Silicone sensors give robot fingers the human touch. Robot arms that can feel as well as grip are on the way, but developing a bionic nervous system is expensive and complicated.
Is there an easier, cheaper way to bring enhanced dexterity to an android's digits? One Hungarian start-up says there is. OptoForce is the Budapest-based firm behind a new kind of sensor which uses a blend of silicone and infrared light to dynamically measure the changing force exerted on a robot's fingers. The results are good enough for a 3-axis claw fitted with the sensors to keep a secure grip while an empty cup is gradually filled with liquid. When pressure is applied to the surface of one of the sensors, their pliable half-sphere shape is slightly deformed, an action which instantly changes this distribution of infrared light from the LED inside. The economic impact of the robotic revolution. Whilst the word ‘robot’ generally conjures up visions of humanoids with superior intelligence, this science fiction image tends to forget the other type of robots: machines that carry out complicated motions and tasks, such as automated software processes1, industrial robots, unmanned vehicles (driverless cars, drones) or even prosthetics.
“Intelligent” robots threaten millions of jobs warns Ed Balls. A new generation of robots such as Google’s driverless car and the Amazon delivery drone will put the jobs of millions of white collar experts in jeopardy.
That’s according to shadow chancellor, Ed Balls who has warned that Britain needs a “major expansion” of university technical colleges to train highly skilled people in science, maths and engineering. Balls said: “We have seen profound technological change which is not just substituting for unskilled labour, but replacing traditional middle-income jobs too.” Office staff, factory workers and drivers risk losing their jobs in the future due to the advances in “intelligent” machines, he continued: “Two decades ago, we were right to worry that low-skilled jobs in sectors like manufacturing would go overseas. Now the advances in robotics and artificial intelligence means that intermediate skilled jobs will be lost too. Are hologram and drone assistants the future of the office? It might sound like something out of a futuristic sci-fi movie but hologram virtual assistants attending meetings for us and augmented reality glasses that wouldn’t look out of place on the set of Star Trek could well be part of our working life if new research is anything to go by.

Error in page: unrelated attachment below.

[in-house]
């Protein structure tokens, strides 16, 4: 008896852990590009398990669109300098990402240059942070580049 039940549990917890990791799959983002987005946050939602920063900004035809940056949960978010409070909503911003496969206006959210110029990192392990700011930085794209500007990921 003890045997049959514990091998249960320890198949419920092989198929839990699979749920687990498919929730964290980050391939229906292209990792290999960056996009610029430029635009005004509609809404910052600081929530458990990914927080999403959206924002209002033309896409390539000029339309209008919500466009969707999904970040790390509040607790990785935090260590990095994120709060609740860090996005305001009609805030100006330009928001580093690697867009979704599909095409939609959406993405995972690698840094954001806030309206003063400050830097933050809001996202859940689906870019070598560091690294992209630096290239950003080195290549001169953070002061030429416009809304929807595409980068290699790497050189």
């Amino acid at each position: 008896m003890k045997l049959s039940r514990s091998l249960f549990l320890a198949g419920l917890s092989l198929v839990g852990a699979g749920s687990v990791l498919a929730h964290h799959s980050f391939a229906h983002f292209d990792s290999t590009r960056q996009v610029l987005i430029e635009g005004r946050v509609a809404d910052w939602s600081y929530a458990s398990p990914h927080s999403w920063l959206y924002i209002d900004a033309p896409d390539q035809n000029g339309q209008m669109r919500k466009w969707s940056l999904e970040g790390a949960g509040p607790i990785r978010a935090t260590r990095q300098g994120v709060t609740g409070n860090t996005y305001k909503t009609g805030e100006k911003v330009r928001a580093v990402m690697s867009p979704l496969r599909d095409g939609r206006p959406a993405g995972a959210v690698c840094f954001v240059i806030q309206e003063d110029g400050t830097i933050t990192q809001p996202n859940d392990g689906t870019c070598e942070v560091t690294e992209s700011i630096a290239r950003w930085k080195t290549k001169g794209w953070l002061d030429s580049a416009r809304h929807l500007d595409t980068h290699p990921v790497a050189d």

A study by IT and technologies provider, Ricoh found that 60% of UK employees thought that within the next decade they would have the ability to perform all tasks by voice recognition and 69% assumed they would be working with touch based interactive devices. Robots Able to Pick Peppers, Test Soil, and Prune Plants Aim To Replace Farm Workers.
At the turn of the last century, nearly half of the American workforce was dedicated to agriculture.
Industrial inventions like the steel plow had made farming easier, but it was still grueling labor performed by men, women, and work animals. Desert Wolf unveils riot control drone. 15 Emerging Agriculture Technologies That Will Change The World. Policy Horizons Canada worked with futurist and data visualizer Michell Zappa of Envisioning to produce a report called MetaScan 3: Emerging Technologies and accompanying infographics.
We are reproducing the summary for emerging agriculture technologies. Below are technologies related to agricultural and natural manufacturing under four key areas of accelerating change: Sensors, Food, Automation and Engineering. Sensors help agriculture by enabling real-time traceability and diagnosis of crop, livestock and farm machine states. Food may benefit directly from genetic tailoring and potentially from producing meat directly in a lab. Automation will help agriculture via large-scale robotic and microrobots to check and maintain crops at the plant level.
Engineering involves technologies that extend the reach of agriculture to new means, new places and new areas of the economy. Riot control drone that fires paintballs, pepper-spray and rubber bullets at protesters. The Skunk, a drone from South African company Desert Wolf, is billed as the first riot-control drone -- it fires dye-balls, pepper spray and rubber bullets at protesters, blinds them with strobes, broadcasts control messages to them, and records them.
Its first customers are South African mine-owners wishing to target striking workers. The Skunk is designed to control crowds without endangering the lives of security staff. 10 Robots on the Cutting Edge of Technology. In 1982, the movie Blade Runner depicted the year 2019, when life-like robots termed “replicants” walked among us undetected.
A couple of years later, a young Arnold Schwarzenegger starred in Terminator, a sci-fi flick set in the year 2029, when robots would supposedly rule the Earth. Those sci-fi dates are fast approaching, and the idea of such mobile and intelligent robots still seems 40 years in the future; the state of the art in commercial robotics is Roomba, which can vacuum a room, but is hardly ready to enslave the human race. Most futurists agree a “robot revolution” will one day come to pass … but when? Here are 10 interesting robots currently under development worldwide that show both current challenges and breakthroughs in the field of robotics. www.sciencewise-erc.org.uk/cms/assets/Uploads/Robotics-ReportFINAL02-07-2013.pdf. Autonomous Weapons Systems and the Future of War.
Military robots have been used in war in some primitive form since the beginning of the 20th century.
Only recently they have moved from a marginal role to the center stage of contemporary military and intelligence operations. Unmanned Insecurity: Emerging Issues of Drone Security & Information Assurance. I am pleased to announce a program on the security of drones presented by Donna A.
Dulo MS, MA, MAS, MBA, JD, PhD(c).